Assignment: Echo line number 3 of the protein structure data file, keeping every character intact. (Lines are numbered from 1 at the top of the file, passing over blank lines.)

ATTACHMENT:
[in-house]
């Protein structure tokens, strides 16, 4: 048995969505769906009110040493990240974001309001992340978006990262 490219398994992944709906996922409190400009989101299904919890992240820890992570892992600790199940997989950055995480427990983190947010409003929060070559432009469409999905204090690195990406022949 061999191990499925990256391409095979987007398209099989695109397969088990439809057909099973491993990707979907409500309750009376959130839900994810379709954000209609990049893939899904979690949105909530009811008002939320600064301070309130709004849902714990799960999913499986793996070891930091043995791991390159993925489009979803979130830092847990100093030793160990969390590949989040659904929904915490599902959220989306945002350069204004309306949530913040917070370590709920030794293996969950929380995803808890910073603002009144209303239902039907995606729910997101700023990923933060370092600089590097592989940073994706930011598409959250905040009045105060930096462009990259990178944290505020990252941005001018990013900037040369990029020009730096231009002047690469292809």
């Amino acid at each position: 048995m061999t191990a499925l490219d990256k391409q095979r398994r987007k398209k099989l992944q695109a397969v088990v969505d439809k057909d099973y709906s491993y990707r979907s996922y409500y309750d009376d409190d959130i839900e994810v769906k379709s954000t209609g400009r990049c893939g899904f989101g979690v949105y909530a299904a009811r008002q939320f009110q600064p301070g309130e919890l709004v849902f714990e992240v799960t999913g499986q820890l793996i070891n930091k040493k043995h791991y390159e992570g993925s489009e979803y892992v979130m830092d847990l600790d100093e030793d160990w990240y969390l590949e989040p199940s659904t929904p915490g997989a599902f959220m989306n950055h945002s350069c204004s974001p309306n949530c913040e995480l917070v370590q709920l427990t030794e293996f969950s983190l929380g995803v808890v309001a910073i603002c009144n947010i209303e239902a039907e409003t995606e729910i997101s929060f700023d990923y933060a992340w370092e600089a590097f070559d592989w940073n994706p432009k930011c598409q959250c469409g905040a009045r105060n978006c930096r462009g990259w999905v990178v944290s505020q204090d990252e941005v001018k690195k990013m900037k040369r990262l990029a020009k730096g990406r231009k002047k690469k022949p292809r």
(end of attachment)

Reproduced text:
């Amino acid at each position: 048995m061999t191990a499925l490219d990256k391409q095979r398994r987007k398209k099989l992944q695109a397969v088990v969505d439809k057909d099973y709906s491993y990707r979907s996922y409500y309750d009376d409190d959130i839900e994810v769906k379709s954000t209609g400009r990049c893939g899904f989101g979690v949105y909530a299904a009811r008002q939320f009110q600064p301070g309130e919890l709004v849902f714990e992240v799960t999913g499986q820890l793996i070891n930091k040493k043995h791991y390159e992570g993925s489009e979803y892992v979130m830092d847990l600790d100093e030793d160990w990240y969390l590949e989040p199940s659904t929904p915490g997989a599902f959220m989306n950055h945002s350069c204004s974001p309306n949530c913040e995480l917070v370590q709920l427990t030794e293996f969950s983190l929380g995803v808890v309001a910073i603002c009144n947010i209303e239902a039907e409003t995606e729910i997101s929060f700023d990923y933060a992340w370092e600089a590097f070559d592989w940073n994706p432009k930011c598409q959250c469409g905040a009045r105060n978006c930096r462009g990259w999905v990178v944290s505020q204090d990252e941005v001018k690195k990013m900037k040369r990262l990029a020009k730096g990406r231009k002047k690469k022949p292809r």